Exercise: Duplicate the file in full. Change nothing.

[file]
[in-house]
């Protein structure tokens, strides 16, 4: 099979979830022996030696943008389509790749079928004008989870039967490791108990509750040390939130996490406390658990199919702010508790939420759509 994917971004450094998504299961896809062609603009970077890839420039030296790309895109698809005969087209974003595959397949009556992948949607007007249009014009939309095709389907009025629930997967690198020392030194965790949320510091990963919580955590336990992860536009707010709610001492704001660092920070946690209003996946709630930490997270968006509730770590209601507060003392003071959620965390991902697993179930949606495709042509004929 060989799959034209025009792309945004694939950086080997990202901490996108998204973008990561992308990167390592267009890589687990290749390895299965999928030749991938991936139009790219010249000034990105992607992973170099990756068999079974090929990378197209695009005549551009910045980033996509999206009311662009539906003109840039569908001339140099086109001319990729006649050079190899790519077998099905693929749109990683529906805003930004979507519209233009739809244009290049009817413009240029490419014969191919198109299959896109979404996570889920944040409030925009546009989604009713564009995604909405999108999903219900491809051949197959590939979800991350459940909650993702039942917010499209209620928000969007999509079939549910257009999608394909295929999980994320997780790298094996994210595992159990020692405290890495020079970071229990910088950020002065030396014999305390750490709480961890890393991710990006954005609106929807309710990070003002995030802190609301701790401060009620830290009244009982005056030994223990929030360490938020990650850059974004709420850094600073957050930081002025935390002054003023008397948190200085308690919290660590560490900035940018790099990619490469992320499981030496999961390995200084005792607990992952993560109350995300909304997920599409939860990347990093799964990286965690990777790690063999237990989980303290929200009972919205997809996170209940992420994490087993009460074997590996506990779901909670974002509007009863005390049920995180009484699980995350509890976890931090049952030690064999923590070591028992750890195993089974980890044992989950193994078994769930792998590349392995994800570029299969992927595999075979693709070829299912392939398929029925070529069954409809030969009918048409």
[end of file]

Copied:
[in-house]
């Protein structure tokens, strides 16, 4: 099979979830022996030696943008389509790749079928004008989870039967490791108990509750040390939130996490406390658990199919702010508790939420759509 994917971004450094998504299961896809062609603009970077890839420039030296790309895109698809005969087209974003595959397949009556992948949607007007249009014009939309095709389907009025629930997967690198020392030194965790949320510091990963919580955590336990992860536009707010709610001492704001660092920070946690209003996946709630930490997270968006509730770590209601507060003392003071959620965390991902697993179930949606495709042509004929 060989799959034209025009792309945004694939950086080997990202901490996108998204973008990561992308990167390592267009890589687990290749390895299965999928030749991938991936139009790219010249000034990105992607992973170099990756068999079974090929990378197209695009005549551009910045980033996509999206009311662009539906003109840039569908001339140099086109001319990729006649050079190899790519077998099905693929749109990683529906805003930004979507519209233009739809244009290049009817413009240029490419014969191919198109299959896109979404996570889920944040409030925009546009989604009713564009995604909405999108999903219900491809051949197959590939979800991350459940909650993702039942917010499209209620928000969007999509079939549910257009999608394909295929999980994320997780790298094996994210595992159990020692405290890495020079970071229990910088950020002065030396014999305390750490709480961890890393991710990006954005609106929807309710990070003002995030802190609301701790401060009620830290009244009982005056030994223990929030360490938020990650850059974004709420850094600073957050930081002025935390002054003023008397948190200085308690919290660590560490900035940018790099990619490469992320499981030496999961390995200084005792607990992952993560109350995300909304997920599409939860990347990093799964990286965690990777790690063999237990989980303290929200009972919205997809996170209940992420994490087993009460074997590996506990779901909670974002509007009863005390049920995180009484699980995350509890976890931090049952030690064999923590070591028992750890195993089974980890044992989950193994078994769930792998590349392995994800570029299969992927595999075979693709070829299912392939398929029925070529069954409809030969009918048409």